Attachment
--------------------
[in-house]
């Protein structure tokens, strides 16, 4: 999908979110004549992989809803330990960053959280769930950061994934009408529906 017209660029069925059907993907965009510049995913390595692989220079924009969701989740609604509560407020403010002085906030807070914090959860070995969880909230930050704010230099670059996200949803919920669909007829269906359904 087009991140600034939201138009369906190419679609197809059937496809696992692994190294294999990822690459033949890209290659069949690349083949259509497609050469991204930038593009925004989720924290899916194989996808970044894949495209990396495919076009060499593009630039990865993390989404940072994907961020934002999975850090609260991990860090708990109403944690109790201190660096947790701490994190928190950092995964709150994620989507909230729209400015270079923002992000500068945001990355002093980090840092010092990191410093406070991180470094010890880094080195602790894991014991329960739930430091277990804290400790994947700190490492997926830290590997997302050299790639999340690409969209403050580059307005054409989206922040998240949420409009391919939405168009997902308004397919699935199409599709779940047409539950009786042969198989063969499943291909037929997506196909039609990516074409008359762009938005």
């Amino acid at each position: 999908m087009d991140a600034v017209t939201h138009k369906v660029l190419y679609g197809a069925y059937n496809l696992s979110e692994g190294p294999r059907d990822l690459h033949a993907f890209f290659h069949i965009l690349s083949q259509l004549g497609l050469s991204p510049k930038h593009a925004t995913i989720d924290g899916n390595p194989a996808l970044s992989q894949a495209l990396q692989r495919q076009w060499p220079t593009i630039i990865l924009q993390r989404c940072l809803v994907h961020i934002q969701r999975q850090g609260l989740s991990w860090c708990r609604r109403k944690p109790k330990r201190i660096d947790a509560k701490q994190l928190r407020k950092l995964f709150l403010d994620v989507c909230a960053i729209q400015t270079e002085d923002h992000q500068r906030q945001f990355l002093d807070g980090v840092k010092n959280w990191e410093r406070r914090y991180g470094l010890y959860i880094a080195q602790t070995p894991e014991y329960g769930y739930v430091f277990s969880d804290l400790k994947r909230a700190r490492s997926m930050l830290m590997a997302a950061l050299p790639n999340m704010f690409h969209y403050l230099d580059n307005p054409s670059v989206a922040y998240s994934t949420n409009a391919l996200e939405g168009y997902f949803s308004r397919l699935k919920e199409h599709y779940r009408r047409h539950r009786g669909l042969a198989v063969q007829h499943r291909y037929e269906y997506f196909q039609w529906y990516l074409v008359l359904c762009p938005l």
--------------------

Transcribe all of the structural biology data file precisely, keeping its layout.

[in-house]
């Protein structure tokens, strides 16, 4: 999908979110004549992989809803330990960053959280769930950061994934009408529906 017209660029069925059907993907965009510049995913390595692989220079924009969701989740609604509560407020403010002085906030807070914090959860070995969880909230930050704010230099670059996200949803919920669909007829269906359904 087009991140600034939201138009369906190419679609197809059937496809696992692994190294294999990822690459033949890209290659069949690349083949259509497609050469991204930038593009925004989720924290899916194989996808970044894949495209990396495919076009060499593009630039990865993390989404940072994907961020934002999975850090609260991990860090708990109403944690109790201190660096947790701490994190928190950092995964709150994620989507909230729209400015270079923002992000500068945001990355002093980090840092010092990191410093406070991180470094010890880094080195602790894991014991329960739930430091277990804290400790994947700190490492997926830290590997997302050299790639999340690409969209403050580059307005054409989206922040998240949420409009391919939405168009997902308004397919699935199409599709779940047409539950009786042969198989063969499943291909037929997506196909039609990516074409008359762009938005």
């Amino acid at each position: 999908m087009d991140a600034v017209t939201h138009k369906v660029l190419y679609g197809a069925y059937n496809l696992s979110e692994g190294p294999r059907d990822l690459h033949a993907f890209f290659h069949i965009l690349s083949q259509l004549g497609l050469s991204p510049k930038h593009a925004t995913i989720d924290g899916n390595p194989a996808l970044s992989q894949a495209l990396q692989r495919q076009w060499p220079t593009i630039i990865l924009q993390r989404c940072l809803v994907h961020i934002q969701r999975q850090g609260l989740s991990w860090c708990r609604r109403k944690p109790k330990r201190i660096d947790a509560k701490q994190l928190r407020k950092l995964f709150l403010d994620v989507c909230a960053i729209q400015t270079e002085d923002h992000q500068r906030q945001f990355l002093d807070g980090v840092k010092n959280w990191e410093r406070r914090y991180g470094l010890y959860i880094a080195q602790t070995p894991e014991y329960g769930y739930v430091f277990s969880d804290l400790k994947r909230a700190r490492s997926m930050l830290m590997a997302a950061l050299p790639n999340m704010f690409h969209y403050l230099d580059n307005p054409s670059v989206a922040y998240s994934t949420n409009a391919l996200e939405g168009y997902f949803s308004r397919l699935k919920e199409h599709y779940r009408r047409h539950r009786g669909l042969a198989v063969q007829h499943r291909y037929e269906y997506f196909q039609w529906y990516l074409v008359l359904c762009p938005l």